Rithika Sri is a beautiful, sweet-natured child. She loves to run after her big brother, Diwakar. She first came to Aravind’s Orbit Clinic when she was 12 days old for an eye check-up. Her parents had been told to have her checked regularly, because her brother had retinoblastoma – eye cancer — three years earlier. One of his eyes was removed. Rithika’s mother had also had retinoblastoma when she was a child, and has an artificial eye. Rithika was lucky, and Aravind doctors were able to save her vision, thanks to early diagnosis. Today, Rithika and Diwakar are both healthy and cancer-free.
Kaviarasu was two years old when his parents brought him to Aravind with a swollen, reddish eye. He was diagnosed with retinoblastoma — a full course of treatment costs $1000 for surgery, chemotherapy, radiation, blood replacement, custom-made prostheses, and continuing counseling and support – well beyond the means of most Indian families. Kaviarasu’s parents are field workers and make about 65 cents a day.
Each week, the doctors and nurses at Aravind Eye Hospital in India see children like Rithikasri and Kaviarasu. Their stories don’t always have such happy endings.
What is retinoblastoma?
Retinoblastoma is a fast-spreading, often fatal, eye cancer that strikes children five years and under. Often unless diagnosed and treated in the early stages, the tumour could lead to loss of vision or death.
If a threat of the tumour spreading, the treatment involves the surgical removal of the eye – and even the surrounding structures – and as follow-up measures, chemotherapy and radiation, wherever necessary.
In cases, where the patient’s eye has to be removed as a life-saving measure, the next challenge is social in nature, as the treatment would leave the child with an empty eye socket. And so it falls upon eye care providers to rehabilitate the child by doing a prosthesis, which is an artificial eye, which would fit in the eye socket.
Most of the children who receive comprehensive treatment, in the forms of surgical intervention and social rehabilitation, do very well with the ocular prosthesis and are able to lead near-normal lives.
The miracle at Aravind
Aravind Eye Hospital has been treating children with retinoblastoma and people of all age groups with other forms of malignancy since 2007. To date, the Orbit, Oculoplasty, Ocular Oncology & Ocular Prosthetics Department in the hospital has treated and rehabilitated more than 1,000 children with retinoblastoma. To its credit, the Department has managed to treat and give useful vision to children even with advanced cases of retinoblastoma.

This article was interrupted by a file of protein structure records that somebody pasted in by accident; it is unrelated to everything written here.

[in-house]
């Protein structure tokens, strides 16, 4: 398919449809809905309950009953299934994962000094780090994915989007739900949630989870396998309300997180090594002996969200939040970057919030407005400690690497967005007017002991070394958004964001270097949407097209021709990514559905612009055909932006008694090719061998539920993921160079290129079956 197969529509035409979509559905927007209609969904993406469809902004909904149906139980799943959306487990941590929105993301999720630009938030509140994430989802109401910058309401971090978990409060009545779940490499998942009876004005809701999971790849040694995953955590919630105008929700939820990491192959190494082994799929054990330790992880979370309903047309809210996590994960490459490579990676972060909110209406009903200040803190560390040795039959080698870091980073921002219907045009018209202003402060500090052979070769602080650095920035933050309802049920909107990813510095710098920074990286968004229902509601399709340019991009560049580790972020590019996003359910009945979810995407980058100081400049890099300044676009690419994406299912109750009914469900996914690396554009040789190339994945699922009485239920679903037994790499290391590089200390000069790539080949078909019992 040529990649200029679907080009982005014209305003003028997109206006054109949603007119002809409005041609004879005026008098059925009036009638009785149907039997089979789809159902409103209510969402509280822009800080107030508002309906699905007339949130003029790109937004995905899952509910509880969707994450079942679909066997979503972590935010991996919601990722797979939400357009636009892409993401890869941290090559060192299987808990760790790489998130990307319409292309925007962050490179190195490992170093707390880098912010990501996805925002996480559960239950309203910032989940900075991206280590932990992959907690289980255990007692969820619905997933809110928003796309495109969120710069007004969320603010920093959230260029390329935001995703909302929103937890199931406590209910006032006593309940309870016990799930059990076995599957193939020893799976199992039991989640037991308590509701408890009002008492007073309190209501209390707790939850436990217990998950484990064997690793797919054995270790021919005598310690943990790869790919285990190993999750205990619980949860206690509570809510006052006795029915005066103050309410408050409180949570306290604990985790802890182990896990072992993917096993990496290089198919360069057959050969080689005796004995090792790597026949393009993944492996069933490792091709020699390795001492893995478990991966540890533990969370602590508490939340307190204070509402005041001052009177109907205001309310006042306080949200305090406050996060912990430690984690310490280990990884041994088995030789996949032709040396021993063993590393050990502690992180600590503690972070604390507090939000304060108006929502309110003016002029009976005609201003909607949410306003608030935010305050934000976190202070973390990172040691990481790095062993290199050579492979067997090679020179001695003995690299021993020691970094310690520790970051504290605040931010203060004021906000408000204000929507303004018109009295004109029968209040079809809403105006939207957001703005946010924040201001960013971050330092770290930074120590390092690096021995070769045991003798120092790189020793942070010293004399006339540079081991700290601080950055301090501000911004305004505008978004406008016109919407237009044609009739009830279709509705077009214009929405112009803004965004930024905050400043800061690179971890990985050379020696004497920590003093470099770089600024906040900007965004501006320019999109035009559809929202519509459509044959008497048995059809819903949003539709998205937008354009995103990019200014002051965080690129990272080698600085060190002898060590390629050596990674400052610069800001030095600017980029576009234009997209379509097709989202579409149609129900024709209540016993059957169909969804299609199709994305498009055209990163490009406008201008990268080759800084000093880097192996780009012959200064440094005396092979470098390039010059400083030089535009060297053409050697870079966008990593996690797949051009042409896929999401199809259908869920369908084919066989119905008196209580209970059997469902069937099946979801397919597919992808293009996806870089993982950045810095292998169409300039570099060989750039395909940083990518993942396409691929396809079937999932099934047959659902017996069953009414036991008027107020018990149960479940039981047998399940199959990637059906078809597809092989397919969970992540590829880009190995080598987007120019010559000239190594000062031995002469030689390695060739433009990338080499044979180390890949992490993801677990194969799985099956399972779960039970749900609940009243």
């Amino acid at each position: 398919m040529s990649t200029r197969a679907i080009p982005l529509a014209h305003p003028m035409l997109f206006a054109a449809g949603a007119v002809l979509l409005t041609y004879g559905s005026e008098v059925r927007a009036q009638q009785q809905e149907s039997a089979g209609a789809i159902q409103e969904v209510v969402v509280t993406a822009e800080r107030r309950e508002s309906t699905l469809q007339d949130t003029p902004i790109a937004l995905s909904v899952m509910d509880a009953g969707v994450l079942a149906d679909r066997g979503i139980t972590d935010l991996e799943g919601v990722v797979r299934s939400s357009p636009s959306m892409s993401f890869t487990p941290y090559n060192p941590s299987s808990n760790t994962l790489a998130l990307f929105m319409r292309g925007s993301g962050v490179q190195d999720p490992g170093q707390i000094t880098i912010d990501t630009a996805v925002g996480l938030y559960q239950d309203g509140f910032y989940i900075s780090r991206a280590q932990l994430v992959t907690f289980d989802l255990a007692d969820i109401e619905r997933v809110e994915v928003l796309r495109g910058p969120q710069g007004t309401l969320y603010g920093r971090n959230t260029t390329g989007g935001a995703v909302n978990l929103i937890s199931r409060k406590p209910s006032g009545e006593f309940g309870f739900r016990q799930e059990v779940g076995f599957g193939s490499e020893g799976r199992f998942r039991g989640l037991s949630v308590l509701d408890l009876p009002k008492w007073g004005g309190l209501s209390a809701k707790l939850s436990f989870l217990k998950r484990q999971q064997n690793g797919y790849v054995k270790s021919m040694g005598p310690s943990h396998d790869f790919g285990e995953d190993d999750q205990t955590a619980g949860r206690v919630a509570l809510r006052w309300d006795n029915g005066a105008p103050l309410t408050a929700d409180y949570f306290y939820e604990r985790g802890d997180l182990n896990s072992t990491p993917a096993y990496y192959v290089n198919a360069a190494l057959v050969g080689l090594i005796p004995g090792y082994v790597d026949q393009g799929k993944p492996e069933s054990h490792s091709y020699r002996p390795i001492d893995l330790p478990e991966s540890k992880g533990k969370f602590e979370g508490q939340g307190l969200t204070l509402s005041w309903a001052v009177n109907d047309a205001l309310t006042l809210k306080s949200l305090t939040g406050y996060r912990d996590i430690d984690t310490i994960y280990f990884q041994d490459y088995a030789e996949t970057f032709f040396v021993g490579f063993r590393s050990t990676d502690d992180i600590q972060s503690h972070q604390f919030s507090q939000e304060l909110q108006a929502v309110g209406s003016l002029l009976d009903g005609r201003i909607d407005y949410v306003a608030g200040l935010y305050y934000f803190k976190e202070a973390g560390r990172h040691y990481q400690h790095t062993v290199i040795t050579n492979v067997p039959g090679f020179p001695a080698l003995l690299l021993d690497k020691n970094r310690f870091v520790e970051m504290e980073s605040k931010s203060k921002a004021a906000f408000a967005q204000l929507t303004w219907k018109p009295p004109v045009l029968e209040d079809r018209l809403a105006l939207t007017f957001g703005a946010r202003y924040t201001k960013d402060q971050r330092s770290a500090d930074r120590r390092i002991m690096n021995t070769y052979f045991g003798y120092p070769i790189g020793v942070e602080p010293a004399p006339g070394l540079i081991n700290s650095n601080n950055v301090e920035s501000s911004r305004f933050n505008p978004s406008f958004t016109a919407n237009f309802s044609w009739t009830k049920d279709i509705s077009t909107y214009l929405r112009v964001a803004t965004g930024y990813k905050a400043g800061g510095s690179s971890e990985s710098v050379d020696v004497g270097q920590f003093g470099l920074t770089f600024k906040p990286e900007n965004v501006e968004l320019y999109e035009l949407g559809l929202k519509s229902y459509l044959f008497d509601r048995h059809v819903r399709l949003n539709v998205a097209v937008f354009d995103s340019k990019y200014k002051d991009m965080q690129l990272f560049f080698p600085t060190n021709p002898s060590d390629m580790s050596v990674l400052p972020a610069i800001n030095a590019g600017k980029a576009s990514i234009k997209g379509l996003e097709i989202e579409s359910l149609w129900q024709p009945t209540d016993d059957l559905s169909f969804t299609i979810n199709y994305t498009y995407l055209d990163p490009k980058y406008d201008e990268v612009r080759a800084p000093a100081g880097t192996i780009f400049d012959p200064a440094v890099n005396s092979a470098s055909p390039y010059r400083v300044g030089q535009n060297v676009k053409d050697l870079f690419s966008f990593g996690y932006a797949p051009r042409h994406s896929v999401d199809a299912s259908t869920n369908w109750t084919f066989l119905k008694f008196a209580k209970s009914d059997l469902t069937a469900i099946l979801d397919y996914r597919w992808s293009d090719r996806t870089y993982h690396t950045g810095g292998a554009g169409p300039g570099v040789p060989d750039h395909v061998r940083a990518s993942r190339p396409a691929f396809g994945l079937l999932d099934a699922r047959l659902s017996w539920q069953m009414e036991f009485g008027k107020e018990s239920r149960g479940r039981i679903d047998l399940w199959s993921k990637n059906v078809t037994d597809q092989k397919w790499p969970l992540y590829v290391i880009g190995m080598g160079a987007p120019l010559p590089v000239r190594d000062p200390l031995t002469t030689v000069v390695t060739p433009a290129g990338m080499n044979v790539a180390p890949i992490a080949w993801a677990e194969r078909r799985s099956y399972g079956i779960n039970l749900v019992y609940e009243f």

That said, given the gravity of the situation and the nagging concern that several could be losing their vision, generally owing to lack of early detection and treatment, the Department has been spearheading pioneering research to identify how patients could be brought in for treatment at an early stage. The Department has been probing deep into the field of genetic testing, using a technology, called Next Generation Sequencing, to test for the retinoblastoma gene to detect retinoblastoma in children. It is looking to extensively offer genetic testing for patients in a community and also for their siblings and their parents, so as to predict the sequence of events and prevent future generations from contracting the dreaded disease.
Ring of Hope
In the particular instance of retinoblastoma, in India and in the developing world, 90% of children with the disease die, because more often than not, diagnosis and treatment come too late to them. Dr. Usha Kim, head of Aravind’s Orbit and Oncology Department at Aravind Eye Hospital-Madurai, founded the Ring of Hope program to provide free treatment for children with retinoblastoma. The funding initiative is to help enable Aravind to persuade the underprivileged to get their eyes treated for retinoblastoma and for other types of cancer. It not only provides free surgical intervention but also rehabilitation in the form of giving them a prosthetic eye. Equally, in the case of retinoblastoma, as a preventive measure, the fund involves facilitating the genetic testing of potential patients with a view to early intervention and saving vision, saving lives.
Genetic testing costs about USD 200, an amount far beyond the means of many families, where the adults put together typically earn USD 2 a day. Likewise, surgical intervention and attendant procedures, like chemotherapy and radiation, and further, a prosthetic eye, come at a cost that is beyond many. Under the circumstances, the fund is a source of financial and social refuge. It so far has provided for the free treatment and rehabilitation of over a 1,000 children.
Here’s how you can help… Join the Ring of Hope family of donors
Make a contribution to the Ring of Hope fund, which will help save a child’s vision, a child’s life.
The contribution goes towards…
- Providing free surgical intervention
- Free post-operative care, including chemotherapy or radiation, or both, if necessary
- Free prosthetic eye for social rehabilitation
- Providing free genetic testing, including Next Generation Sequencing
$50 restores a child’s confidence and self-esteem with a prosthetic eye for a patient whose diseased eye has been removed.
$100 covers one chemotherapy treatment cycle for a patient operated on for eye cancer. Usually 5-6 cycles of chemotherapy are required.
$1000 pays for a full course of treatment, including surgery, radiation, and chemotherapy. It also covers travel costs for families who must make repeat visits to the hospital for on-going treatment.
To know more about Aravind Ring of Hope Project, please contact email@example.com